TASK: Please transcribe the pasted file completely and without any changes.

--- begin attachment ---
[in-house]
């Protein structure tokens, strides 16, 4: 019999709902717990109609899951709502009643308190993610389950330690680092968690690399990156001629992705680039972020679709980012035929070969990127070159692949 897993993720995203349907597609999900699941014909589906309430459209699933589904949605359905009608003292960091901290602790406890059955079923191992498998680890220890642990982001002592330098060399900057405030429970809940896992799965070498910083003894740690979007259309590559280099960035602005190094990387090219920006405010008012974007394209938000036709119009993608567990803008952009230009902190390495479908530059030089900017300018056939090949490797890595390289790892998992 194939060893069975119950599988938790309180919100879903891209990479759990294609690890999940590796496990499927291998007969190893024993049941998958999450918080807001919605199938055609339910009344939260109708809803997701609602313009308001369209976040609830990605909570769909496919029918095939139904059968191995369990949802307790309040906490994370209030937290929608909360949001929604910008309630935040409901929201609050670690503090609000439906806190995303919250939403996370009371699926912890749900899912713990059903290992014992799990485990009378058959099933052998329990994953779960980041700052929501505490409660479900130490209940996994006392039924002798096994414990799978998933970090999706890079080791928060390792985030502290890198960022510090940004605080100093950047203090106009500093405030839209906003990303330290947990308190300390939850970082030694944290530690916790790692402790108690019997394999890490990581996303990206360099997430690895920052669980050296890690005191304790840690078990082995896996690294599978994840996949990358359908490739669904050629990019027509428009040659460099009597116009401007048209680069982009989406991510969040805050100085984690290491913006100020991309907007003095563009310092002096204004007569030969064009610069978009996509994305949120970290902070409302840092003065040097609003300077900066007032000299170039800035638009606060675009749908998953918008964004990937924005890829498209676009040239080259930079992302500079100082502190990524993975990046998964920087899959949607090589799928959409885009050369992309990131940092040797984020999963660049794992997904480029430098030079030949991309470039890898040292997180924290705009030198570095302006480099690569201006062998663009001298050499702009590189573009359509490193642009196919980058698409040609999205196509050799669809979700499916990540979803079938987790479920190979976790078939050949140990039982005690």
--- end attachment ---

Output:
[in-house]
């Protein structure tokens, strides 16, 4: 019999709902717990109609899951709502009643308190993610389950330690680092968690690399990156001629992705680039972020679709980012035929070969990127070159692949 897993993720995203349907597609999900699941014909589906309430459209699933589904949605359905009608003292960091901290602790406890059955079923191992498998680890220890642990982001002592330098060399900057405030429970809940896992799965070498910083003894740690979007259309590559280099960035602005190094990387090219920006405010008012974007394209938000036709119009993608567990803008952009230009902190390495479908530059030089900017300018056939090949490797890595390289790892998992 194939060893069975119950599988938790309180919100879903891209990479759990294609690890999940590796496990499927291998007969190893024993049941998958999450918080807001919605199938055609339910009344939260109708809803997701609602313009308001369209976040609830990605909570769909496919029918095939139904059968191995369990949802307790309040906490994370209030937290929608909360949001929604910008309630935040409901929201609050670690503090609000439906806190995303919250939403996370009371699926912890749900899912713990059903290992014992799990485990009378058959099933052998329990994953779960980041700052929501505490409660479900130490209940996994006392039924002798096994414990799978998933970090999706890079080791928060390792985030502290890198960022510090940004605080100093950047203090106009500093405030839209906003990303330290947990308190300390939850970082030694944290530690916790790692402790108690019997394999890490990581996303990206360099997430690895920052669980050296890690005191304790840690078990082995896996690294599978994840996949990358359908490739669904050629990019027509428009040659460099009597116009401007048209680069982009989406991510969040805050100085984690290491913006100020991309907007003095563009310092002096204004007569030969064009610069978009996509994305949120970290902070409302840092003065040097609003300077900066007032000299170039800035638009606060675009749908998953918008964004990937924005890829498209676009040239080259930079992302500079100082502190990524993975990046998964920087899959949607090589799928959409885009050369992309990131940092040797984020999963660049794992997904480029430098030079030949991309470039890898040292997180924290705009030198570095302006480099690569201006062998663009001298050499702009590189573009359509490193642009196919980058698409040609999205196509050799669809979700499916990540979803079938987790479920190979976790078939050949140990039982005690």